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Guest Column | Historical event: Groundbreaking for code talker museum

Guest Column | Historical event: Groundbreaking for code talker museum

By Geri Hongeva

FLAGSTAFF

A historical event at Tse Bonito, New Mexico, near the Navajo Nation capital occurred on Sunday, Aug, 14 –the groundbreaking ceremony for the future site of the Navajo Code Talkers Museum.

Well attended with approximately 900 people, the day’s events included a two-mile honor run, parade, gourd dance, ground-breaking ceremony with local and state dignitaries and keynote speaker, U.S. Marine Corps Lt. General David Bellon.

A special addition was local Diné Bi’Ólta’ students singing the flag song in Navajo.

National Navajo Code Talkers Day is a holiday across the United States with many communities pausing to remember the young Navajo Marines who used their language to gain victory in the Pacific Theater during World War II. The Navajo language is still spoken fluently today.

The morning of Aug. 14 was a clear day with a beautiful sunrise as the parade goers set up along the road. Families traveled from great distances and visitors came from different states across America, including a variety of U.S. Marine Corps personnel from Arizona and California.

At sunrise, the day began with 200 runners who completed the honor run, covering two miles, coordinated by Tom Riggenbach and his team from Navajo YES.

Then the parade started with the Upper Fruitland Color and Honor Guard, the Navajo Nation Band, young Marines, San Juan County Marine Corps League, Navajo Code Talkers descendants, a variety of Navajo teen royalty and Navajo-Hopi Honor Riders on motorcycles, joined by Iron Warriors MC and CVMA 32-1 riders from Phoenix.

The Navajo Code Talkers Museum board members began planning for Aug. 14 starting in June. With 12 weeks of planning, the day was a success to commemorate the day with golden shovels turning soil at this special location.

The board members were led by Navajo Code Talkers Peter MacDonald as president and the late Samuel Sandoval as vice-president.

A collaboration of volunteers joined the coordination of National Navajo Code Talkers Day at Tse Bonito. In Navajo, Tsé Biníí?tóhí, means water under the rock. The elevation is 6,824 feet and is surrounded with rich natural resources.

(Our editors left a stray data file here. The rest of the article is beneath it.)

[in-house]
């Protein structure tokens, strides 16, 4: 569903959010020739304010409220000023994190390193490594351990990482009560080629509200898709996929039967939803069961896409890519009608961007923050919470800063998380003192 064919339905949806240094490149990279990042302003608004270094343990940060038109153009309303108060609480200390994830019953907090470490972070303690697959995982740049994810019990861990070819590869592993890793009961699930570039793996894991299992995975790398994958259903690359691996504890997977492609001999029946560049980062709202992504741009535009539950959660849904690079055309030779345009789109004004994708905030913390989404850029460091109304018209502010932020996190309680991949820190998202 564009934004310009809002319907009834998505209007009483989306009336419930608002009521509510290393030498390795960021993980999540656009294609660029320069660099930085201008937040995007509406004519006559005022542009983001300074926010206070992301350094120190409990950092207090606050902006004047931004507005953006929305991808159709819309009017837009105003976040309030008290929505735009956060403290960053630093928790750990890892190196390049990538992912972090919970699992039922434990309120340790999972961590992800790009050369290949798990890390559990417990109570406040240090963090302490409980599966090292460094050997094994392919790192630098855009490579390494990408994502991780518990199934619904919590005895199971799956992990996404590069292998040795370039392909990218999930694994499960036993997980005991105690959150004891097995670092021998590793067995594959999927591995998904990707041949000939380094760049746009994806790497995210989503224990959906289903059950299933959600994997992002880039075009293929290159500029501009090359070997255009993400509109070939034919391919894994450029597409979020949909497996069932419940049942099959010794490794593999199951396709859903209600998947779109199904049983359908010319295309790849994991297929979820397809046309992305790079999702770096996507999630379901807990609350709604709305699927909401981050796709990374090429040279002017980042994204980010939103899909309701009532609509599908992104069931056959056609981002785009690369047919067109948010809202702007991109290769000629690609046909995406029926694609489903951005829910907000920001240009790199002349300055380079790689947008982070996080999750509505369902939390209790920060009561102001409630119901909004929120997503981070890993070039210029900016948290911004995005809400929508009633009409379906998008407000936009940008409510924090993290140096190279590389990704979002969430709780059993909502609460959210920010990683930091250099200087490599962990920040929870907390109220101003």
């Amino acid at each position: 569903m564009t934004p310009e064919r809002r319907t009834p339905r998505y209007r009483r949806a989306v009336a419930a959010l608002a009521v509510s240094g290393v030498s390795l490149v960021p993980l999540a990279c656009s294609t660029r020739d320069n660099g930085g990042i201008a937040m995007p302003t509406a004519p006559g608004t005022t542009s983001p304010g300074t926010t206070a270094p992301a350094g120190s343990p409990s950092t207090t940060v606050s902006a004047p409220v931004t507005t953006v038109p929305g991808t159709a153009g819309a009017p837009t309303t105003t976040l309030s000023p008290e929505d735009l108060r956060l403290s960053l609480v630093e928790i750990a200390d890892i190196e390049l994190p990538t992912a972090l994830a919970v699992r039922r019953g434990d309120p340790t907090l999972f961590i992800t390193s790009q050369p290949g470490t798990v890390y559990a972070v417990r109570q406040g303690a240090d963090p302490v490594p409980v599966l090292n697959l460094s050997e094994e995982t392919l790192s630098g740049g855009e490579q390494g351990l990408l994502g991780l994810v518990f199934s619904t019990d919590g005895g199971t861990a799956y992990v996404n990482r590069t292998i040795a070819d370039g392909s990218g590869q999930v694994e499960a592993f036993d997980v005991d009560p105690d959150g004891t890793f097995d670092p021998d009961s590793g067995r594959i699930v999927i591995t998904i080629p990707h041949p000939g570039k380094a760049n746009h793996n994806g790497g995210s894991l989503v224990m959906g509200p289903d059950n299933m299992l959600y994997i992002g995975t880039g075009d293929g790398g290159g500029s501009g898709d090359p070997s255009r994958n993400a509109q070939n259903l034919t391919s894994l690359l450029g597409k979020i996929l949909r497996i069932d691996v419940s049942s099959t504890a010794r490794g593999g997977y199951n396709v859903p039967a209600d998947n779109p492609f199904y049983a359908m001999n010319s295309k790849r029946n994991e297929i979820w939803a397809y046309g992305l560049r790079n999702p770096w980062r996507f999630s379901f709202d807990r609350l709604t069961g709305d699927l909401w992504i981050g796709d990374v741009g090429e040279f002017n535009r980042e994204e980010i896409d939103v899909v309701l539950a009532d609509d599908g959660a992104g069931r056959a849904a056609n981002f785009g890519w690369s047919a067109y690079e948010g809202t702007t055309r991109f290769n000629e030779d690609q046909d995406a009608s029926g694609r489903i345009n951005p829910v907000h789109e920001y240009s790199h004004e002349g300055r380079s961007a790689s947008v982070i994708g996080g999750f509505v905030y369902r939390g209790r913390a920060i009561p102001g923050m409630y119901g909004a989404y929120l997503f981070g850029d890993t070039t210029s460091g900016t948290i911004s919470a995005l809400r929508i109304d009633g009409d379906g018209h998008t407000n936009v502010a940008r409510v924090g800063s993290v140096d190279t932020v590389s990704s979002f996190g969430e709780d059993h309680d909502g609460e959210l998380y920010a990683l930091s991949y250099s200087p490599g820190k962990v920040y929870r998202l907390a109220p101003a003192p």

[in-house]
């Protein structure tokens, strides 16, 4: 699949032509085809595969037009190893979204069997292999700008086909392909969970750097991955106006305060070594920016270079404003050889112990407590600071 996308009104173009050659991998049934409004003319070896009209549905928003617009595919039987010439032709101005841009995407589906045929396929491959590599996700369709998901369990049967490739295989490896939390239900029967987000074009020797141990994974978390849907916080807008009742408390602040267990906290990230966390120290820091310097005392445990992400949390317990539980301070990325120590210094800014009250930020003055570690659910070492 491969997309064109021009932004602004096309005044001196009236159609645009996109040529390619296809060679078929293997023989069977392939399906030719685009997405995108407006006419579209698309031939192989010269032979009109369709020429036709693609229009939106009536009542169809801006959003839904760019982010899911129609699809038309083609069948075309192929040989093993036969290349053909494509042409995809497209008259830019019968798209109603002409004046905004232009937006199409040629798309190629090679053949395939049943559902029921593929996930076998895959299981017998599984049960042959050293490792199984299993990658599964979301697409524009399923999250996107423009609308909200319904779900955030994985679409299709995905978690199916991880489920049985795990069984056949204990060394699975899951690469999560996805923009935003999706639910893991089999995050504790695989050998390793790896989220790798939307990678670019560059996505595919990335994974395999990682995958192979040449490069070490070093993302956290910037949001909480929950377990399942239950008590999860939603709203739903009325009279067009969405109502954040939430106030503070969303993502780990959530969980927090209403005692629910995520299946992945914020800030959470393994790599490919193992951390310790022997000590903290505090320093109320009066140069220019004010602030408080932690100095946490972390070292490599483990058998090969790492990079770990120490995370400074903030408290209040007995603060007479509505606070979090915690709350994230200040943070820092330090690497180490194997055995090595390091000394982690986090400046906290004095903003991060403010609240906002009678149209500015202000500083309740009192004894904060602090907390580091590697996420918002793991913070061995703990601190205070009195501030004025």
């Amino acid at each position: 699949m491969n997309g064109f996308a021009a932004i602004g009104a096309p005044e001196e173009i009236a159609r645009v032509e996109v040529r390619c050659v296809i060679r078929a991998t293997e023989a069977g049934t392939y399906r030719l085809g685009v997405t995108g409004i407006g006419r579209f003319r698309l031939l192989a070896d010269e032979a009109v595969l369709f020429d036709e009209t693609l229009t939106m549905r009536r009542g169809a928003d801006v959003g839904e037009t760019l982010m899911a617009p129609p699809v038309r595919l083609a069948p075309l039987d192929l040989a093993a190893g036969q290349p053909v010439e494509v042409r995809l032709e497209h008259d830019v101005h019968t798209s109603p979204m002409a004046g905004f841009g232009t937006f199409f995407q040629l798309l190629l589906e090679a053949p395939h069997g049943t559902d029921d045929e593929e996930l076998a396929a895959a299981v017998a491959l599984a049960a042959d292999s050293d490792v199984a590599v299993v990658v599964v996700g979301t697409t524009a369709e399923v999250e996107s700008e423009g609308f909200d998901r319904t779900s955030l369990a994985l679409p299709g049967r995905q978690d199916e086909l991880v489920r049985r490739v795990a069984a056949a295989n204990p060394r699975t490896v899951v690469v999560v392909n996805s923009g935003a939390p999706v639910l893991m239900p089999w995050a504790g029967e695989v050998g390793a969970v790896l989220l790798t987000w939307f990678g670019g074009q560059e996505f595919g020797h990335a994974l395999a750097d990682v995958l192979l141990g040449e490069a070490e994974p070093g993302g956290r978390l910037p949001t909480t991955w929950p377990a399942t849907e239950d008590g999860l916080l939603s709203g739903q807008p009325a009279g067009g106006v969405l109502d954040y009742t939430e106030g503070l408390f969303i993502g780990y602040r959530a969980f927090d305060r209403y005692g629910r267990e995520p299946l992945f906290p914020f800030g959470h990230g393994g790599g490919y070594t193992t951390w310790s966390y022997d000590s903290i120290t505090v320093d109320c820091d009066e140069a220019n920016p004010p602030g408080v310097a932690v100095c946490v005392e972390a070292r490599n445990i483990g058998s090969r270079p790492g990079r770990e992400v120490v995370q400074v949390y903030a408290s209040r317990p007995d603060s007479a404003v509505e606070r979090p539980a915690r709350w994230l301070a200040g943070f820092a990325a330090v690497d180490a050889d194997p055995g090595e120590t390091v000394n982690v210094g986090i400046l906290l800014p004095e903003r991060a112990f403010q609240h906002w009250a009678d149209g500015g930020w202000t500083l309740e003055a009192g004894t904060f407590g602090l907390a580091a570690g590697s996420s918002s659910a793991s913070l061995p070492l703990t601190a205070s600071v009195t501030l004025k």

In the afternoon, Navajo families gathered at the Window Rock airport to see the U.S. Marine Corps MV-22 Osprey, which was flown in from California Naval Air Station. MacDonald presented Bellon with a horned toad pin, “cheii,” which means maternal grandfather, for protection and a successful journey.

“You will never be hurt,” MacDonald said. “You will be successful. Thank you. It’s all yours from the Navajo Code Talkers and the Navajo people. It’s yours!”

In a a video message, Gen. Jim Mattis, U.S. Marine Corps (retired) and former secretary of defense, said, “On this day, every year our entire nation has remembered the debt owed to the Navajo people for their Code Talker’s valor and devotion. So, we pay national respect owed to those lads who faithful stood every task in combat while keeping their honor pure and clean.

Regan Hawthorne, code talker museum board member, said, “While we remember the heroic efforts of our U.S. Marine ancestors for whom the day is set aside, we remember also the course we are established on – that of building a monument to them, preserving the language and culture, which is to be seen by the world.”

The board thanks all those who participated in person or through live-streaming, organizations who donated, all the volunteers, thank you for honoring and remembering the Navajo Code Talkers. We appreciate all the sponsors who made this event possible.

Information: navajocodetalkersmuseum@gmail.com or www.nationalnavajocodetalkersday.com

National Navajo Code Talkers Day at the future site of the museum at Tse Bonito


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